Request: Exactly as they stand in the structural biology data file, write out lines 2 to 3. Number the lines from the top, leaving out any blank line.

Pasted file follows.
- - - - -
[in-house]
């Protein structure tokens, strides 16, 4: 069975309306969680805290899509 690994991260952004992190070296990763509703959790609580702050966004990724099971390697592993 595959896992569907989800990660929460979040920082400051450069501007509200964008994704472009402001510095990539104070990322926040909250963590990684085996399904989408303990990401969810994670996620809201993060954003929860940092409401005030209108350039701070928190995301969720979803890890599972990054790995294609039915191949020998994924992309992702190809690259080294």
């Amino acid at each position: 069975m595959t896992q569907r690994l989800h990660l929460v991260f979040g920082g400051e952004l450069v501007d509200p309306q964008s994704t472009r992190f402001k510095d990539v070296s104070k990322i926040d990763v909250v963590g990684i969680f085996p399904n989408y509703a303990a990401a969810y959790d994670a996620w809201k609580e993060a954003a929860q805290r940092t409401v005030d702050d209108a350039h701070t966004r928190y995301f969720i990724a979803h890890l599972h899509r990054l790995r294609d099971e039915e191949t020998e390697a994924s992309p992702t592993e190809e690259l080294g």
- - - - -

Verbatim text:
């Protein structure tokens, strides 16, 4: 069975309306969680805290899509 690994991260952004992190070296990763509703959790609580702050966004990724099971390697592993 595959896992569907989800990660929460979040920082400051450069501007509200964008994704472009402001510095990539104070990322926040909250963590990684085996399904989408303990990401969810994670996620809201993060954003929860940092409401005030209108350039701070928190995301969720979803890890599972990054790995294609039915191949020998994924992309992702190809690259080294």
């Amino acid at each position: 069975m595959t896992q569907r690994l989800h990660l929460v991260f979040g920082g400051e952004l450069v501007d509200p309306q964008s994704t472009r992190f402001k510095d990539v070296s104070k990322i926040d990763v909250v963590g990684i969680f085996p399904n989408y509703a303990a990401a969810y959790d994670a996620w809201k609580e993060a954003a929860q805290r940092t409401v005030d702050d209108a350039h701070t966004r928190y995301f969720i990724a979803h890890l599972h899509r990054l790995r294609d099971e039915e191949t020998e390697a994924s992309p992702t592993e190809e690259l080294g």